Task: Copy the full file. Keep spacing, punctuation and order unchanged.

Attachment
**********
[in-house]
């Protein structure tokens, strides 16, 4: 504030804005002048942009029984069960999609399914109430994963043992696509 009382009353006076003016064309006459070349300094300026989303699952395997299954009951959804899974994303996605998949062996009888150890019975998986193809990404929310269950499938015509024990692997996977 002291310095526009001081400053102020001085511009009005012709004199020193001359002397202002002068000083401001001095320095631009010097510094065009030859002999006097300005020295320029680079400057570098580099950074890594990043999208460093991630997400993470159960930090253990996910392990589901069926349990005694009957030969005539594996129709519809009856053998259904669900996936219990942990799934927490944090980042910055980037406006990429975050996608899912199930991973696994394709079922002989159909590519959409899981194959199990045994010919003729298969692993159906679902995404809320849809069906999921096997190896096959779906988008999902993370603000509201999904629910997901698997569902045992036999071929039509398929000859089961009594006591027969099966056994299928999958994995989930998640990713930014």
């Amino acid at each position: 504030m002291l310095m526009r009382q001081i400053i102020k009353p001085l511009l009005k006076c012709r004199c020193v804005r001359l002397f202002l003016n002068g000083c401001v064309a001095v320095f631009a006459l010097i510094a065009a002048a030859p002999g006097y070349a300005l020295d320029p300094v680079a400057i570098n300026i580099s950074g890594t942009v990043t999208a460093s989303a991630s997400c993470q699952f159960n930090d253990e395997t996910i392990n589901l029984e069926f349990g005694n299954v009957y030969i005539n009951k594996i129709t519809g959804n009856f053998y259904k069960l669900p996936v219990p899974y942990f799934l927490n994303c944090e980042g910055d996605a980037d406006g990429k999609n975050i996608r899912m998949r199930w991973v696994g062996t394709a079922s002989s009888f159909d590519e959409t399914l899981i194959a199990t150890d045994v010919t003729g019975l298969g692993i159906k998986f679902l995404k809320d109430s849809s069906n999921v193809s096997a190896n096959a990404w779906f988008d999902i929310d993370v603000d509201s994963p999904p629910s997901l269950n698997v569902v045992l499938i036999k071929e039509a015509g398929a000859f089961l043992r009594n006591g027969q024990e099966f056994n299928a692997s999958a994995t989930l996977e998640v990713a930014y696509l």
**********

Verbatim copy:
[in-house]
């Protein structure tokens, strides 16, 4: 504030804005002048942009029984069960999609399914109430994963043992696509 009382009353006076003016064309006459070349300094300026989303699952395997299954009951959804899974994303996605998949062996009888150890019975998986193809990404929310269950499938015509024990692997996977 002291310095526009001081400053102020001085511009009005012709004199020193001359002397202002002068000083401001001095320095631009010097510094065009030859002999006097300005020295320029680079400057570098580099950074890594990043999208460093991630997400993470159960930090253990996910392990589901069926349990005694009957030969005539594996129709519809009856053998259904669900996936219990942990799934927490944090980042910055980037406006990429975050996608899912199930991973696994394709079922002989159909590519959409899981194959199990045994010919003729298969692993159906679902995404809320849809069906999921096997190896096959779906988008999902993370603000509201999904629910997901698997569902045992036999071929039509398929000859089961009594006591027969099966056994299928999958994995989930998640990713930014």
């Amino acid at each position: 504030m002291l310095m526009r009382q001081i400053i102020k009353p001085l511009l009005k006076c012709r004199c020193v804005r001359l002397f202002l003016n002068g000083c401001v064309a001095v320095f631009a006459l010097i510094a065009a002048a030859p002999g006097y070349a300005l020295d320029p300094v680079a400057i570098n300026i580099s950074g890594t942009v990043t999208a460093s989303a991630s997400c993470q699952f159960n930090d253990e395997t996910i392990n589901l029984e069926f349990g005694n299954v009957y030969i005539n009951k594996i129709t519809g959804n009856f053998y259904k069960l669900p996936v219990p899974y942990f799934l927490n994303c944090e980042g910055d996605a980037d406006g990429k999609n975050i996608r899912m998949r199930w991973v696994g062996t394709a079922s002989s009888f159909d590519e959409t399914l899981i194959a199990t150890d045994v010919t003729g019975l298969g692993i159906k998986f679902l995404k809320d109430s849809s069906n999921v193809s096997a190896n096959a990404w779906f988008d999902i929310d993370v603000d509201s994963p999904p629910s997901l269950n698997v569902v045992l499938i036999k071929e039509a015509g398929a000859f089961l043992r009594n006591g027969q024990e099966f056994n299928a692997s999958a994995t989930l996977e998640v990713a930014y696509l």